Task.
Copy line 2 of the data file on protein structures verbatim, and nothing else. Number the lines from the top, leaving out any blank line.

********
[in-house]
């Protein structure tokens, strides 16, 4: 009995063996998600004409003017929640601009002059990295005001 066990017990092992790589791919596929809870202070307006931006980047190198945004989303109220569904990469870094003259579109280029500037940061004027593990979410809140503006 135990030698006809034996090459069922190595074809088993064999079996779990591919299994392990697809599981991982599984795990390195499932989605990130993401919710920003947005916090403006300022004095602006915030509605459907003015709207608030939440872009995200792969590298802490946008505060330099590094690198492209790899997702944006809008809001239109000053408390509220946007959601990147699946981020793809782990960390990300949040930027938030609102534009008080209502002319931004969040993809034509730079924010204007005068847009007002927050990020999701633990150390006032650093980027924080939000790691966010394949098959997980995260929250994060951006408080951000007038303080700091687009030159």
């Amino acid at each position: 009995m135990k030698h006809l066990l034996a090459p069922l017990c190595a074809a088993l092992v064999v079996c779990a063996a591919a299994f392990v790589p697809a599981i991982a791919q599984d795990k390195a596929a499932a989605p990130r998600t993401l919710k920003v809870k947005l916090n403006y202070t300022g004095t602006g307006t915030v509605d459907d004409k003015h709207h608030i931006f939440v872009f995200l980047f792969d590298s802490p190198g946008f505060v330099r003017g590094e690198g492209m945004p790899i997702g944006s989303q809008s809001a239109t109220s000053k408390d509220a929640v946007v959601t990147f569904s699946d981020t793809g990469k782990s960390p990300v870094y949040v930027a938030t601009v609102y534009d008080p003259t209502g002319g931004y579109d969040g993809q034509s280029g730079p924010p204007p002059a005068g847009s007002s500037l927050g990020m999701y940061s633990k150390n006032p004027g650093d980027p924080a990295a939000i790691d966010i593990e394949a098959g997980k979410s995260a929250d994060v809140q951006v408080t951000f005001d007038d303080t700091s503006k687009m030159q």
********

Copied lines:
């Protein structure tokens, strides 16, 4: 009995063996998600004409003017929640601009002059990295005001 066990017990092992790589791919596929809870202070307006931006980047190198945004989303109220569904990469870094003259579109280029500037940061004027593990979410809140503006 135990030698006809034996090459069922190595074809088993064999079996779990591919299994392990697809599981991982599984795990390195499932989605990130993401919710920003947005916090403006300022004095602006915030509605459907003015709207608030939440872009995200792969590298802490946008505060330099590094690198492209790899997702944006809008809001239109000053408390509220946007959601990147699946981020793809782990960390990300949040930027938030609102534009008080209502002319931004969040993809034509730079924010204007005068847009007002927050990020999701633990150390006032650093980027924080939000790691966010394949098959997980995260929250994060951006408080951000007038303080700091687009030159």